Factors Affecting Moose Survival in BC

Moose pair http://www.flickr.com/photos/usfwshq/6862339335/

Photo: Ryan Hagerty/USFWS

A provincial framework for moose management in British Columbia (BC) is being developed, partially in response to declining moose numbers in certain areas of central BC. Landscape change from mountain pine beetle (MPB) and associated salvage logging is hypothesized to have reduced moose population growth rates by increasing hunting efficiency of predators and hunters.  Other potential factors influencing moose survival in relation to MPB are disease, parasites, nutrition and climate. One recommendation of the framework is to initiate a long-term health monitoring program for moose throughout BC.

Moose population declines have occurred in eastern and central North American.  In some cases declines were attributed to parasites (such as Parelaphostrongylus tenuis) and positively correlated with increased white tailed deer densities that serve as the normal host for this parasite. Surveillance for P. tenuis in the past has not found infected moose west of the Saskatchewan/Manitoba border in Canada, but it is unknown whether this situation has changed and whether BC has ever been sampled. Overall changes in climate resulting in conditions more likely to support parasite density and transmission are likely to change parasite distribution and potentially host prevalence. An external parasite, winter tick (Dermacentor albipictus) is well documented to affect moose populations in northern climates.  Heavy winter burdens of this one-host tick can lead to late winter mortality and are directly related to previous spring weather conditions and female tick survival.  Documentation of tick related mortality of BC moose is largely anecdotal but significant losses have been reported.  There has been no recent assessment of internal or external parasite infections of moose in BC.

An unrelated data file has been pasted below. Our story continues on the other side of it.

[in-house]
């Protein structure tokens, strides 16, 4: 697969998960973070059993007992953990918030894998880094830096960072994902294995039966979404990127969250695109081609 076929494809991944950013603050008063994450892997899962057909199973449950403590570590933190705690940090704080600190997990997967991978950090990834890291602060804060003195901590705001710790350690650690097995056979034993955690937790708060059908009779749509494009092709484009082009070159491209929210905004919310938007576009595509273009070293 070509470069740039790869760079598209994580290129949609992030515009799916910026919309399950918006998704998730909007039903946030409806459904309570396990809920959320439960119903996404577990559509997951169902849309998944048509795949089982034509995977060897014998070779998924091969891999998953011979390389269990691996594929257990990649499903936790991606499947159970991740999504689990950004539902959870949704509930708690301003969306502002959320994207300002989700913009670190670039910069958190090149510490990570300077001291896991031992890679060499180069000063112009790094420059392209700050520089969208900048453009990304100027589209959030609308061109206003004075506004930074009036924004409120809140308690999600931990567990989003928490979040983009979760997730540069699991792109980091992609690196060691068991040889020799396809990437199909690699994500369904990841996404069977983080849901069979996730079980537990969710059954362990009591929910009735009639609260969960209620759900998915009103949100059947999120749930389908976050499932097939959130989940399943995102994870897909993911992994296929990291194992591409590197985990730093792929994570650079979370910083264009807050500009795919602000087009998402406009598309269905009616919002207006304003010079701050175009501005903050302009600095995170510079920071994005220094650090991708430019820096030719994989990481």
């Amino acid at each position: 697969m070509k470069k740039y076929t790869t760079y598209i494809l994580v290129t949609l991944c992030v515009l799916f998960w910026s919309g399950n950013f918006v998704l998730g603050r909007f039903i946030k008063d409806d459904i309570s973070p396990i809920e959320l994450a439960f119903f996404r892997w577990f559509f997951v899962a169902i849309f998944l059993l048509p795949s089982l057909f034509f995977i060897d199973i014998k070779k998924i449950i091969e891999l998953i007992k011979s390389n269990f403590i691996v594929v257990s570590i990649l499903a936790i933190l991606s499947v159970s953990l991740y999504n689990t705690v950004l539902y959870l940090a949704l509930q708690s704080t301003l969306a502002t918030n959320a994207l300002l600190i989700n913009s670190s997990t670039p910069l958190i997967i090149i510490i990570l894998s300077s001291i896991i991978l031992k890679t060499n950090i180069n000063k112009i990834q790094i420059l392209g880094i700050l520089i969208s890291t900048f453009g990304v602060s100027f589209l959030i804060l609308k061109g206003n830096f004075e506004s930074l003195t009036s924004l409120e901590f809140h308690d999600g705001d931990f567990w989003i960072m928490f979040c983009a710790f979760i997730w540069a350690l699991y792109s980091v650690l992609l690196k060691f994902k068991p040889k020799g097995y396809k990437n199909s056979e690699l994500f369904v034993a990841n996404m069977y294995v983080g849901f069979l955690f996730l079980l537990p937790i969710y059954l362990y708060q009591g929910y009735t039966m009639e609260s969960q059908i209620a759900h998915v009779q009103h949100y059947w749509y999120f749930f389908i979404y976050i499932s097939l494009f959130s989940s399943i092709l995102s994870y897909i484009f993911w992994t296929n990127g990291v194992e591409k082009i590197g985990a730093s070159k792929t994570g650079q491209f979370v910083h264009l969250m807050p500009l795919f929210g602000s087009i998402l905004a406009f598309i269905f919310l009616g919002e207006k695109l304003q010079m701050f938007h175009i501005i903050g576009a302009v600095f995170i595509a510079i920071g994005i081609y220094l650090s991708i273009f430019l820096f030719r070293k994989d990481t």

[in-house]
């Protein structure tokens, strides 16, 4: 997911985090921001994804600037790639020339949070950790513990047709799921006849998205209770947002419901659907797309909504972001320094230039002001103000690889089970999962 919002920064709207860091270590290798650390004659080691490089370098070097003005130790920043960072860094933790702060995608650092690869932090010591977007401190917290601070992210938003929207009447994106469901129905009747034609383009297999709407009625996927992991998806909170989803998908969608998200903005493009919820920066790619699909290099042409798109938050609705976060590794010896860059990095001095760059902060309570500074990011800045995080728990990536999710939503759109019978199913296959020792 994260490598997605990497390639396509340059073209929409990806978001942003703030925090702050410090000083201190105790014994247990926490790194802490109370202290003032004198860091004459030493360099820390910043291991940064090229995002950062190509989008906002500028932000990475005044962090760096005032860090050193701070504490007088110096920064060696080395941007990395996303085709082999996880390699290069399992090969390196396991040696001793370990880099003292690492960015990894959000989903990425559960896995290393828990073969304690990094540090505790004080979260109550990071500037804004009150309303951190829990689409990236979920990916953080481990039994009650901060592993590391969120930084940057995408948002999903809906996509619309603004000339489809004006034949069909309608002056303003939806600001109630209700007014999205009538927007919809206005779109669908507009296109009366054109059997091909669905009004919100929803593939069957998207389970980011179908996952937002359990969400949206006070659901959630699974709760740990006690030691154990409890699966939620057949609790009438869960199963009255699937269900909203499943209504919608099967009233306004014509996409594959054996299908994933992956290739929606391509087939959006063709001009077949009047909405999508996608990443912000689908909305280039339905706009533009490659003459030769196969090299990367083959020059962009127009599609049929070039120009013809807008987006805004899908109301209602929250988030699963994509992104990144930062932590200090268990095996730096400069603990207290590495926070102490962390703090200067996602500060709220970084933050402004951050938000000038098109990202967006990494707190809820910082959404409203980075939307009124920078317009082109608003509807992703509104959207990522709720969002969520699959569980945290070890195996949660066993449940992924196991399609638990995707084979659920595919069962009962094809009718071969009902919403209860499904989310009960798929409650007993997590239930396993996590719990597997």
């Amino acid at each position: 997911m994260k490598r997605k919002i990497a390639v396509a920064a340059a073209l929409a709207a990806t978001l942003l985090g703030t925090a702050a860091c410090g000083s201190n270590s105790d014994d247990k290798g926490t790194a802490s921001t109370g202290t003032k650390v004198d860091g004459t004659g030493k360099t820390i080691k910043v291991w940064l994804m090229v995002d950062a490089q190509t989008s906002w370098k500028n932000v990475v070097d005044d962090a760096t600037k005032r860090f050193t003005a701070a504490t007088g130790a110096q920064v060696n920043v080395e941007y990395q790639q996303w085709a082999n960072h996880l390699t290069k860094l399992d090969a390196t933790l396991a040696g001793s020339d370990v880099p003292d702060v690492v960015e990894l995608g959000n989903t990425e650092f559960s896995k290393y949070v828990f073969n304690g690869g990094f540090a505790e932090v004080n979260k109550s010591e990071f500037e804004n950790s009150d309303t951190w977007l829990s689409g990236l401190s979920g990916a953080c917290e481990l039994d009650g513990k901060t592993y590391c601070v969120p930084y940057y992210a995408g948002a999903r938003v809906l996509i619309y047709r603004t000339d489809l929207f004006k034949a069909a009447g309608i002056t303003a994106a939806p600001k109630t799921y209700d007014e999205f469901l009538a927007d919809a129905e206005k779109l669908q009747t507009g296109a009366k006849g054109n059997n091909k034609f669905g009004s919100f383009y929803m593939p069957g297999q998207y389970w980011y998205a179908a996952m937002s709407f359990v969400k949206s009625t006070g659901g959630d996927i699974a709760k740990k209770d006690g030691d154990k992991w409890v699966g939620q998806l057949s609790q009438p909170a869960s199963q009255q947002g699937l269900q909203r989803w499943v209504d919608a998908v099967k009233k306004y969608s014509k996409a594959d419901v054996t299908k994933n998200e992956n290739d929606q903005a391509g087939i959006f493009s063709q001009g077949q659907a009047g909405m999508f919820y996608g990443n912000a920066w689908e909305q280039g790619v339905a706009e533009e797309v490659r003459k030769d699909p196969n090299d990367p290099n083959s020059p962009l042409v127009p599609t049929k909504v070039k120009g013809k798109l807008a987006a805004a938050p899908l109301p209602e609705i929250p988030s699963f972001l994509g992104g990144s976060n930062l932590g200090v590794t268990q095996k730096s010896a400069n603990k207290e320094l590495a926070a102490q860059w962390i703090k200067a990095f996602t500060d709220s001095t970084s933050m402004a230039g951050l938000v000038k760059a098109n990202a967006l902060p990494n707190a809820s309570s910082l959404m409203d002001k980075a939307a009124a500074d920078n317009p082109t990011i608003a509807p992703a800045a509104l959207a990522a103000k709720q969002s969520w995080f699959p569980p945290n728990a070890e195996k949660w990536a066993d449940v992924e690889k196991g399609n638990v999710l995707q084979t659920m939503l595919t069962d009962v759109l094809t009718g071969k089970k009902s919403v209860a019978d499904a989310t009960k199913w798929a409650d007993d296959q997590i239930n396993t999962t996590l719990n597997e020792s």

A provincially-coordinated research project is being implemented to test the landscape change hypothesis and associated mechanisms.  Comparisons of moose population dynamics in eight study areas will be made with adult cow survival as a key response variable.

The BC Wildlife Health Program is initiating an assessment of moose health utilizing archived and newly collected serum and fecal samples.  The analysis of samples will provide data to inform a general assessment of the status of moose health in the province and provide a baseline for comparison to evaluate the potential future impacts of cumulative effects on moose populations in BC. The assessment will assist managers in ruling out pathogens as factors in the population declines observed in the central interior.

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